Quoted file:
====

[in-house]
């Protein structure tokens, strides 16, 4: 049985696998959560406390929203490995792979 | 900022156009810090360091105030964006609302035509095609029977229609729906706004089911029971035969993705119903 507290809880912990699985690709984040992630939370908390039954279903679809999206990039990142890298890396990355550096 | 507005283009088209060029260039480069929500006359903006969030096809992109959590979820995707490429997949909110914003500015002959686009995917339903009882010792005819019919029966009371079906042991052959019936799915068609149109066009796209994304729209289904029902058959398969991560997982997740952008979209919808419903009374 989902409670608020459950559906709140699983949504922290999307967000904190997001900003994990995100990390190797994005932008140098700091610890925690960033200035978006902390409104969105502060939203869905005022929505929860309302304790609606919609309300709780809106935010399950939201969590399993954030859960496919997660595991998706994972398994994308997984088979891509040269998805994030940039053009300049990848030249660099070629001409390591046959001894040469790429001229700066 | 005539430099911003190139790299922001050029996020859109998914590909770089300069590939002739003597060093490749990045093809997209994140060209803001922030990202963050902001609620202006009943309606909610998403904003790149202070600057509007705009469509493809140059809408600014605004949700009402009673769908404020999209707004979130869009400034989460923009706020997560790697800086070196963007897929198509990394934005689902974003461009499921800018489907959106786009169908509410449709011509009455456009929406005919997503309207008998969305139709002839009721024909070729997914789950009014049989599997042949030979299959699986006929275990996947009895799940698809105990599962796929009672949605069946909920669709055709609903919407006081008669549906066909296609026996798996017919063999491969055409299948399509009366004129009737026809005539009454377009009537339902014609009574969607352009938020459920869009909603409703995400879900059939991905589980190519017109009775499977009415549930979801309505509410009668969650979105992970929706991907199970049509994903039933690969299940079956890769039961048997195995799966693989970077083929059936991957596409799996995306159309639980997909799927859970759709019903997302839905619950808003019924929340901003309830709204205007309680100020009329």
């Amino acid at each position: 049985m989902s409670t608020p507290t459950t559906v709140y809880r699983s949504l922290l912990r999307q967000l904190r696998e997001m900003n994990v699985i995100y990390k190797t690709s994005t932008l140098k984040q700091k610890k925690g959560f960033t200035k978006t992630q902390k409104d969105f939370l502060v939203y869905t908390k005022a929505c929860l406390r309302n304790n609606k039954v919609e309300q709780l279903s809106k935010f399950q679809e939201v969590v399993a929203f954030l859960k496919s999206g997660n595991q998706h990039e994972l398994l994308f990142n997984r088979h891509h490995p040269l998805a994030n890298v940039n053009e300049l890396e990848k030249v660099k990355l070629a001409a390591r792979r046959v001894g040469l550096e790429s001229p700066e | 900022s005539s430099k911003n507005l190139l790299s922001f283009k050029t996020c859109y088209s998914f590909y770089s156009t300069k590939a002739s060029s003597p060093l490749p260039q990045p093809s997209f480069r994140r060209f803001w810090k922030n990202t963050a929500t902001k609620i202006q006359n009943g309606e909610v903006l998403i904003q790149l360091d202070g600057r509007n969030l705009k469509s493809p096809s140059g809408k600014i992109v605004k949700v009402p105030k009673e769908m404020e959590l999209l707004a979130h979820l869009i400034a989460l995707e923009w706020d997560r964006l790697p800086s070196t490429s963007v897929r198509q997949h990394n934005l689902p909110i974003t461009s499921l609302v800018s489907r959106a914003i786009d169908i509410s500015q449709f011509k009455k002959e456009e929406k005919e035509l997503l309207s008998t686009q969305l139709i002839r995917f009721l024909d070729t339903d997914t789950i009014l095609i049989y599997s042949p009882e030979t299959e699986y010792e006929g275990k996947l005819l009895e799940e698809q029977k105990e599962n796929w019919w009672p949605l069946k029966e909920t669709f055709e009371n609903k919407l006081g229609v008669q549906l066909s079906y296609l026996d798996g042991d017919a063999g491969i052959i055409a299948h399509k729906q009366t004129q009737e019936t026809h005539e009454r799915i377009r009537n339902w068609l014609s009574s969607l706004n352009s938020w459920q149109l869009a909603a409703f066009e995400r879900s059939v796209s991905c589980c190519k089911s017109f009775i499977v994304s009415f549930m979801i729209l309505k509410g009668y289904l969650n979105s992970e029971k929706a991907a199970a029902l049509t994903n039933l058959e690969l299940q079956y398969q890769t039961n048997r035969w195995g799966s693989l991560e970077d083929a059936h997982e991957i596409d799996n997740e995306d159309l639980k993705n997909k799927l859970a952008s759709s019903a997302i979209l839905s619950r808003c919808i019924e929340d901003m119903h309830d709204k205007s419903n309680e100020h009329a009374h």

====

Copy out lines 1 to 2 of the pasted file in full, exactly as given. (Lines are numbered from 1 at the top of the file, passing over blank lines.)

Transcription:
[in-house]
């Protein structure tokens, strides 16, 4: 049985696998959560406390929203490995792979 | 900022156009810090360091105030964006609302035509095609029977229609729906706004089911029971035969993705119903 507290809880912990699985690709984040992630939370908390039954279903679809999206990039990142890298890396990355550096 | 507005283009088209060029260039480069929500006359903006969030096809992109959590979820995707490429997949909110914003500015002959686009995917339903009882010792005819019919029966009371079906042991052959019936799915068609149109066009796209994304729209289904029902058959398969991560997982997740952008979209919808419903009374 989902409670608020459950559906709140699983949504922290999307967000904190997001900003994990995100990390190797994005932008140098700091610890925690960033200035978006902390409104969105502060939203869905005022929505929860309302304790609606919609309300709780809106935010399950939201969590399993954030859960496919997660595991998706994972398994994308997984088979891509040269998805994030940039053009300049990848030249660099070629001409390591046959001894040469790429001229700066 | 005539430099911003190139790299922001050029996020859109998914590909770089300069590939002739003597060093490749990045093809997209994140060209803001922030990202963050902001609620202006009943309606909610998403904003790149202070600057509007705009469509493809140059809408600014605004949700009402009673769908404020999209707004979130869009400034989460923009706020997560790697800086070196963007897929198509990394934005689902974003461009499921800018489907959106786009169908509410449709011509009455456009929406005919997503309207008998969305139709002839009721024909070729997914789950009014049989599997042949030979299959699986006929275990996947009895799940698809105990599962796929009672949605069946909920669709055709609903919407006081008669549906066909296609026996798996017919063999491969055409299948399509009366004129009737026809005539009454377009009537339902014609009574969607352009938020459920869009909603409703995400879900059939991905589980190519017109009775499977009415549930979801309505509410009668969650979105992970929706991907199970049509994903039933690969299940079956890769039961048997195995799966693989970077083929059936991957596409799996995306159309639980997909799927859970759709019903997302839905619950808003019924929340901003309830709204205007309680100020009329």